Sexual violence is reported less frequently in Pärnu than in Estonia's other big cities, ETV news broadcast "Aktuaalne kaamera" reports.
Speaking to "Aktuaalne kaamera," Pärnu Hospital Women's and Children's Clinic director Kadri-Liina Vahula and nurse Kristi Kõrboja-Hallik said that there have indeed been few cases of victims of sexual violence seeking help from the clinic — in the first half of this year, they saw just two cases of sexual violence or suspected sexual violence.
"Our [sexual violence crisis] center was created so that we could provide full support to these people and victims: provide psychological counseling, if needed, collect evidence, if needed, as well as encourage them to contact the police," Vahula said.
Women are often the first to be considered victims of sexual violence, but men can be victims of it as well.
"Absolutely," Vahula said. "Our center is ready to help women, men as well as children. Victims can be of any gender, any age and at any time. And we would also like to encourage people to say something even if they are not entirely sure of what has happened to them — whether something has happened while drunk, whether they have been drugged or whatever the problem may be. But if there is even some passing doubt that something has happened, then to contact us within seven days."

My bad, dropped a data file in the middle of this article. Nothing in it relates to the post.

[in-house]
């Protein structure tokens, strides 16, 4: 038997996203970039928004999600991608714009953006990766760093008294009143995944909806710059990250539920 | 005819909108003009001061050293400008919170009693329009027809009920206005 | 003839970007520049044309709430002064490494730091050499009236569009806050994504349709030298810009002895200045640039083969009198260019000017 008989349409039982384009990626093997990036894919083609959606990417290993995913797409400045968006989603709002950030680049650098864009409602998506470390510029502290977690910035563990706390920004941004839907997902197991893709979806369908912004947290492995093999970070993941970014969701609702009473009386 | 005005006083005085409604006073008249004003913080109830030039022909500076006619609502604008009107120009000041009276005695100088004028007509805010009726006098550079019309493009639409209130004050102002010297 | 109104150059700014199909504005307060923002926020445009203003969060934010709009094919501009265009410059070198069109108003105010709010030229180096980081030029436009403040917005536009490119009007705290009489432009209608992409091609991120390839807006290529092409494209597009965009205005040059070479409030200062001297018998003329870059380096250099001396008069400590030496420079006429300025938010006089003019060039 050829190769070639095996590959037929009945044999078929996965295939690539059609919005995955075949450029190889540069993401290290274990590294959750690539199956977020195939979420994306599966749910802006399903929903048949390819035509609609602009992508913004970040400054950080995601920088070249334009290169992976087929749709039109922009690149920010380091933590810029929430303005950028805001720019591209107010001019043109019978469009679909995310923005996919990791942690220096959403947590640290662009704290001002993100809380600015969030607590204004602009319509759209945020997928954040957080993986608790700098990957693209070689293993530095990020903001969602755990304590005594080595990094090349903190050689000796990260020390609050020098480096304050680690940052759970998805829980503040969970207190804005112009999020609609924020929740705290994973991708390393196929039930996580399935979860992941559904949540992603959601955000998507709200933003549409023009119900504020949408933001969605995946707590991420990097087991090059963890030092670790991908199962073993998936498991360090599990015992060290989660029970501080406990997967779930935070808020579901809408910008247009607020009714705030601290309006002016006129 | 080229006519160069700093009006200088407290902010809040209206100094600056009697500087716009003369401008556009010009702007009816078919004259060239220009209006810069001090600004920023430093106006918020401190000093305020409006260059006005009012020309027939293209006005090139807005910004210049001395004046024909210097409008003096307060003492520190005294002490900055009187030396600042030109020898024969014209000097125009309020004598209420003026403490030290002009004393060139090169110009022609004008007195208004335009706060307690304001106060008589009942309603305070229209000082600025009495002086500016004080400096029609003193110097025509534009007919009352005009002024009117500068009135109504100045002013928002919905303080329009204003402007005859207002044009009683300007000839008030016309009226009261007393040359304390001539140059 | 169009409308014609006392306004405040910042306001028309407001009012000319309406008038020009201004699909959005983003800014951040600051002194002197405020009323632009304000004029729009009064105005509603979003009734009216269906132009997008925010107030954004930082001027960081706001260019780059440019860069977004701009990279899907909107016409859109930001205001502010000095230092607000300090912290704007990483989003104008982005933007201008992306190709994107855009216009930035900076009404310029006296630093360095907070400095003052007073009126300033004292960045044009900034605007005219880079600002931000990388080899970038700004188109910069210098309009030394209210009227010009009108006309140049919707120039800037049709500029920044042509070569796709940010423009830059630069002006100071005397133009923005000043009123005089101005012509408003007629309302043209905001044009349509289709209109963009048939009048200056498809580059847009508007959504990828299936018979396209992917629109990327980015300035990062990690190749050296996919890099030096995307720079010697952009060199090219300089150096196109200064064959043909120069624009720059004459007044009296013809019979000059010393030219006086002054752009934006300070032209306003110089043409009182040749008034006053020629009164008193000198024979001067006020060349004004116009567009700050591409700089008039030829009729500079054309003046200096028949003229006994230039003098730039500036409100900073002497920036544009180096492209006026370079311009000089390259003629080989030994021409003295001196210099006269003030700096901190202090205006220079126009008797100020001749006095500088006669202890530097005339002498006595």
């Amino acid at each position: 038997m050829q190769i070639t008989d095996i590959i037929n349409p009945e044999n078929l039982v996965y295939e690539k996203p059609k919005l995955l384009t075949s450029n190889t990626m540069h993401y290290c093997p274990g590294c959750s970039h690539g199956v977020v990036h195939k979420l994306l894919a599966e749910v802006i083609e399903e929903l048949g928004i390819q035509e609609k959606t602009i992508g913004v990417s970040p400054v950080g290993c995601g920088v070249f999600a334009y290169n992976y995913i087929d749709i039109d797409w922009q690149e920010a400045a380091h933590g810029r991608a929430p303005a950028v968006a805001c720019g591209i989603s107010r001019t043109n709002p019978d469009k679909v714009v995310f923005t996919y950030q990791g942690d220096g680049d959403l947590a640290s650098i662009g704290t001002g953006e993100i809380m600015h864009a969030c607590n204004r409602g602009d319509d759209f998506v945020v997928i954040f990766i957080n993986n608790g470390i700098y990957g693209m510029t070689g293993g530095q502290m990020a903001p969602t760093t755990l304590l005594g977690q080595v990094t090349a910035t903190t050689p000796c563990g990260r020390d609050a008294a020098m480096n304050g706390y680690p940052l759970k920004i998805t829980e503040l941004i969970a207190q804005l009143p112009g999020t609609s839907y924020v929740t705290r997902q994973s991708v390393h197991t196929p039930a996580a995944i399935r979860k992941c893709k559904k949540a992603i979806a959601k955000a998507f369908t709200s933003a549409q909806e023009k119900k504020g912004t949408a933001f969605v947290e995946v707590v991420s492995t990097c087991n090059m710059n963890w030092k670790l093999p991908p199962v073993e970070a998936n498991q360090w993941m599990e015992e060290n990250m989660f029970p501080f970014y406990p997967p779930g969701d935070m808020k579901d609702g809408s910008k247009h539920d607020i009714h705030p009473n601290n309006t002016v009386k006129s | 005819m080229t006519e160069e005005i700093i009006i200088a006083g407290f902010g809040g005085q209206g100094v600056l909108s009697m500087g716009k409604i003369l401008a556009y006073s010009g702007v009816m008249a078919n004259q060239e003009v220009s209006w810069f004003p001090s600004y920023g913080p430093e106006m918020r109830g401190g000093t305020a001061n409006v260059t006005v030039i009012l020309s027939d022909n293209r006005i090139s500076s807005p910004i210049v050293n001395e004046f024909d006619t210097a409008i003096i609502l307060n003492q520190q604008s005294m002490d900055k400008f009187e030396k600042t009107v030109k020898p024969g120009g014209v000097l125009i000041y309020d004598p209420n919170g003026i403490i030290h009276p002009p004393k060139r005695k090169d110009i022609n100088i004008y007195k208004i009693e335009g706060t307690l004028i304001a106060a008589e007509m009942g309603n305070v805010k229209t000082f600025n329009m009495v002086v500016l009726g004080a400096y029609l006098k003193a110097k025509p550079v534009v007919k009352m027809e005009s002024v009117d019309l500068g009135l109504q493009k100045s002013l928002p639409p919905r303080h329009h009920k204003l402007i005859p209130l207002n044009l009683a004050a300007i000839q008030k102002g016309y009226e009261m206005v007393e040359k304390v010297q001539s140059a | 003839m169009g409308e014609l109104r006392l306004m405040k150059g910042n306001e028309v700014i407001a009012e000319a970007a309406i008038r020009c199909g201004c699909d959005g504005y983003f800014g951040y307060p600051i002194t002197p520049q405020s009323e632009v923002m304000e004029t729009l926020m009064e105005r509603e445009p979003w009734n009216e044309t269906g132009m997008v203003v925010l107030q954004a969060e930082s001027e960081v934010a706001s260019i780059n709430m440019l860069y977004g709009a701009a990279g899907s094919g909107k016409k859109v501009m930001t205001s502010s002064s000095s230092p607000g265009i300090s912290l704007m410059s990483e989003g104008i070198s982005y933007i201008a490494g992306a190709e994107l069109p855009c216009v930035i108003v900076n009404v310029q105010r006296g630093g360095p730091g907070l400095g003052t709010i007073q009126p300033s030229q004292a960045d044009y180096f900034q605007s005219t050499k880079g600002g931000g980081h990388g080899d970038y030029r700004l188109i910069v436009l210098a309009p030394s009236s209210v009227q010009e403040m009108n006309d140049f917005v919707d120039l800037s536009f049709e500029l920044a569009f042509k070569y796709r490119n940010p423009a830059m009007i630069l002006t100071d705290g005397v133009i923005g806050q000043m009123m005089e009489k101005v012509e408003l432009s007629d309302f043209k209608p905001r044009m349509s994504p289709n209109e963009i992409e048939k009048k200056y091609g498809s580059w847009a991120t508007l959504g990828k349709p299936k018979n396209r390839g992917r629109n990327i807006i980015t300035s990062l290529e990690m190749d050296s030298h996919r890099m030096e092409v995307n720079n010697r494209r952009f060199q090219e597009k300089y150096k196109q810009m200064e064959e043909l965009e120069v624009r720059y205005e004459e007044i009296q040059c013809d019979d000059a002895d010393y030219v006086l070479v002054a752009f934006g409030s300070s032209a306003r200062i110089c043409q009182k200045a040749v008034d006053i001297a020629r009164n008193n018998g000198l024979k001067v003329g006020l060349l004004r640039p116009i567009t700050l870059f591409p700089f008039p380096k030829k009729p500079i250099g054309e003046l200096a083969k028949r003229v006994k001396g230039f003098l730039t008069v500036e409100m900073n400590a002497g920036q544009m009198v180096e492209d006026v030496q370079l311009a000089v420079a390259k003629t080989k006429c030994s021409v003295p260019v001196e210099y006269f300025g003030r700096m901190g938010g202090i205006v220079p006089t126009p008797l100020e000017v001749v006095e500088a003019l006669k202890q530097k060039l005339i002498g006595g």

Victims should first head to the emergency room, from which they will be further directed.
"We will first talk to them, and ask what happened," Kõrbija-Hallik said. "We will collect evidence and take DNA samples. Then we will provide treatment, if needed, for sexually transmitted infections (STIs). We will offer counseling and psychological help."
Both Vaher and Kõrboja-Hallik stressed that it is imoprtant that a victim does not feel as though they are alone.
The sexual violence crisis center at Pärnu Hospital has been in operation for two years.
A total of ten cases of sexual violence were reported in Pärnu last year.
Editor: Aili Vahtla